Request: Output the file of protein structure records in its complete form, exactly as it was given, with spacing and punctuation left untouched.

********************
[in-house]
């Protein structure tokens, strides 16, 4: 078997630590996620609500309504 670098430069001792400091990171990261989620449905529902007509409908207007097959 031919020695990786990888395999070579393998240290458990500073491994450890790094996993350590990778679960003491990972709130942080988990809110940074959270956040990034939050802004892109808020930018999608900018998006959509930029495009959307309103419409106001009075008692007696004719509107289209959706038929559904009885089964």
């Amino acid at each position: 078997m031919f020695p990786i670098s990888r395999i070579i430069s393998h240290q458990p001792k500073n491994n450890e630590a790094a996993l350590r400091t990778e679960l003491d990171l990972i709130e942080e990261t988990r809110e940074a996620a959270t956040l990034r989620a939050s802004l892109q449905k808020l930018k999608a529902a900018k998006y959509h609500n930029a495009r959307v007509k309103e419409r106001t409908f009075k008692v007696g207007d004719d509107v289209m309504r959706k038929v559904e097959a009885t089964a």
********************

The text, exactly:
[in-house]
């Protein structure tokens, strides 16, 4: 078997630590996620609500309504 670098430069001792400091990171990261989620449905529902007509409908207007097959 031919020695990786990888395999070579393998240290458990500073491994450890790094996993350590990778679960003491990972709130942080988990809110940074959270956040990034939050802004892109808020930018999608900018998006959509930029495009959307309103419409106001009075008692007696004719509107289209959706038929559904009885089964």
């Amino acid at each position: 078997m031919f020695p990786i670098s990888r395999i070579i430069s393998h240290q458990p001792k500073n491994n450890e630590a790094a996993l350590r400091t990778e679960l003491d990171l990972i709130e942080e990261t988990r809110e940074a996620a959270t956040l990034r989620a939050s802004l892109q449905k808020l930018k999608a529902a900018k998006y959509h609500n930029a495009r959307v007509k309103e419409r106001t409908f009075k008692v007696g207007d004719d509107v289209m309504r959706k038929v559904e097959a009885t089964a």